Bowling, N. A., Wagner, S. W., & Beehr, T. A. (2018). The Facet Satisfaction Scale: An effective affective measure of job satisfaction facets. Journal of Business and Psychology, 33, 383-403. doi: 10.1007/s10869-017-9499-4
Bragg, C. B., & Bowling, N. A. (2018). Not all forms of misbehavior are created equal: Differential personality facet-counterproductive work behavior relations. International Journal of Selection and Assessment, 26, 27-35. doi: 10.1111/ijsa.12200
Lyons, B. D., & Bowling, N. A. (2017). On the effectiveness of peer reporting policies: A person-situation perspective. Journal of Managerial Psychology, 32, 547-560. doi: 10.1108/JMP-04-2017-0147. Highly Commended 2018 Emerald Literati Award Winner.
Bowling, N. A., *Khazon, S., Alarcon, G. M., *Blackmore, C. E., *Bragg, C. B., *Hoepf, M. R., Barelka, A., Kennedy, K., Wang, Q., & Li, H. (2017). Building better measures of role ambiguity and role conflict: The validation of new role stressor scales. Work & Stress, 31, 1-23. doi: 10.1080/02678373.2017.1292563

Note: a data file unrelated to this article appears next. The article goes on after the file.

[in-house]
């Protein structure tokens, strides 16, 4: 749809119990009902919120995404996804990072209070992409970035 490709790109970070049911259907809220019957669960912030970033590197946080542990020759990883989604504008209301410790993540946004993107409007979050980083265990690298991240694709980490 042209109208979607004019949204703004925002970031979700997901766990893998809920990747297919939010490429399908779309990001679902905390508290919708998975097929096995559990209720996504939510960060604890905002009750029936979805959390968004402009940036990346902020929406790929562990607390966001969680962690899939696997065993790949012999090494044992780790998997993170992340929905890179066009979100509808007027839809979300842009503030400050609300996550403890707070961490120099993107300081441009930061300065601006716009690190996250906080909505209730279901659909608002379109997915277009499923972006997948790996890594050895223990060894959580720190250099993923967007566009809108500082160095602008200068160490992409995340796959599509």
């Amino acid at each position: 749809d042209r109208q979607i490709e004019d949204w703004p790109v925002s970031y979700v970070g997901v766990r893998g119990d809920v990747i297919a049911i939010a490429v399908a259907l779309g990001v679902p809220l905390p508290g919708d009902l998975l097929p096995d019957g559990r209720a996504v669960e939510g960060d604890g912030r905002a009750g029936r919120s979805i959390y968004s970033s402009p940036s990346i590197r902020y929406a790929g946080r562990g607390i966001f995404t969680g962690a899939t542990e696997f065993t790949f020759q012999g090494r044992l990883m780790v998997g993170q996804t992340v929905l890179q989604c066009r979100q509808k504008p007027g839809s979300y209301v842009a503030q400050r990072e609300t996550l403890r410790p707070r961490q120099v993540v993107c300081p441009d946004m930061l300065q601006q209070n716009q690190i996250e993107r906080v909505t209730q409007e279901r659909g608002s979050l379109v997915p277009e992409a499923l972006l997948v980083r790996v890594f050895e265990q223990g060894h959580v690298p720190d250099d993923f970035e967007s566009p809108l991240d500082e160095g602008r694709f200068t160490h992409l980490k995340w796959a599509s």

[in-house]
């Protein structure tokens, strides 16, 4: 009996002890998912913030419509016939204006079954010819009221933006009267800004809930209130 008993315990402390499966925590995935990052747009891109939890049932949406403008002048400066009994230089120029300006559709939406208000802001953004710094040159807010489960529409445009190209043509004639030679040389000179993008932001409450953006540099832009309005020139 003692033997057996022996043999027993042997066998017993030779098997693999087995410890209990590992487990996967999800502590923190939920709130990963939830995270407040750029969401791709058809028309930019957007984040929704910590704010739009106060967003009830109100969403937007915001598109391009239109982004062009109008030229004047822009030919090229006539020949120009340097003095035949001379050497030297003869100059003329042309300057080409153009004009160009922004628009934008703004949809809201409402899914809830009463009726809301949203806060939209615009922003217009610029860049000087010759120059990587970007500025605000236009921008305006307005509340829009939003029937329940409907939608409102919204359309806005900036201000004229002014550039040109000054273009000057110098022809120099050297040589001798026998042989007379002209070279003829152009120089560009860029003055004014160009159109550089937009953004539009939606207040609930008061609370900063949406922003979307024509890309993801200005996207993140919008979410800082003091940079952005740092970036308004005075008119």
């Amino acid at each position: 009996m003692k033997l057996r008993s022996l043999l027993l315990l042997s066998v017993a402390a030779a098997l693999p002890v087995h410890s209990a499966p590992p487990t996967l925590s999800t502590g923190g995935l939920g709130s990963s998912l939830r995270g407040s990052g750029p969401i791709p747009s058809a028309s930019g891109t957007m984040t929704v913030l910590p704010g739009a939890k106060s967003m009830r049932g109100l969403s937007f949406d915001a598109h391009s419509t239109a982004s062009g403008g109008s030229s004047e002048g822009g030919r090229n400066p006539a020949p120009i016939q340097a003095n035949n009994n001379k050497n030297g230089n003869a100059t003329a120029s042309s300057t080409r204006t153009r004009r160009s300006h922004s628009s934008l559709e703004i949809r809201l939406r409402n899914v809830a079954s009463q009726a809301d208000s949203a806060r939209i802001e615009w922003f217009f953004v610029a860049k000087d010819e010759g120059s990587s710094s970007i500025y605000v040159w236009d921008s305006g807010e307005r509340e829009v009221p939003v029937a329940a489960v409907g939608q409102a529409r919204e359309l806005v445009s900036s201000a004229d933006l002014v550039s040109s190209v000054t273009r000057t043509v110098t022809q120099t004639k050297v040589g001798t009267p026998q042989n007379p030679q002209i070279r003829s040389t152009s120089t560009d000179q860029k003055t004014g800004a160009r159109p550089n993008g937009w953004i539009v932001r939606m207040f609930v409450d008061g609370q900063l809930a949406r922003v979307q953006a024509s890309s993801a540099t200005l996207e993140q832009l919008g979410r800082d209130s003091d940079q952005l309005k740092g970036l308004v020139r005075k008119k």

Bowling, N. A., Huang, J. L., *Bragg, C. B., *Khazon, S., Liu, M., & *Blackmore, C. E. (2016). Who cares and who is careless? Insufficient effort responding as a reflection of respondent personality. Journal of Personality and Social Psychology, 111, 218-229. doi: 10.1037/pspp0000085
Bowling, N. A., & Beehr, T. A. (2016). Opponent process theory can help explain some effects of resilience. Industrial and Organizational Psychology: Perspectives on Science and Practice, 9, 486-490. doi: 10.1017/iop.2016.44
Wang, Q., & Bowling, N. A. (2016). A comparison of general and work-specific personality measures as predictors of organizational citizenship behavior. International Journal of Selection and Assessment, 24, 172-188. doi: 10.1111/ijsa.12139
Eschleman, K. J., Bowling, N. A., & LaHuis, D. M. (2015). The moderating effects of personality on the relationship between change in work stressors and change in counterproductive work behaviors. Journal of Occupational and Organizational Psychology, 88, 656-678. doi: 10.1111/joop.12090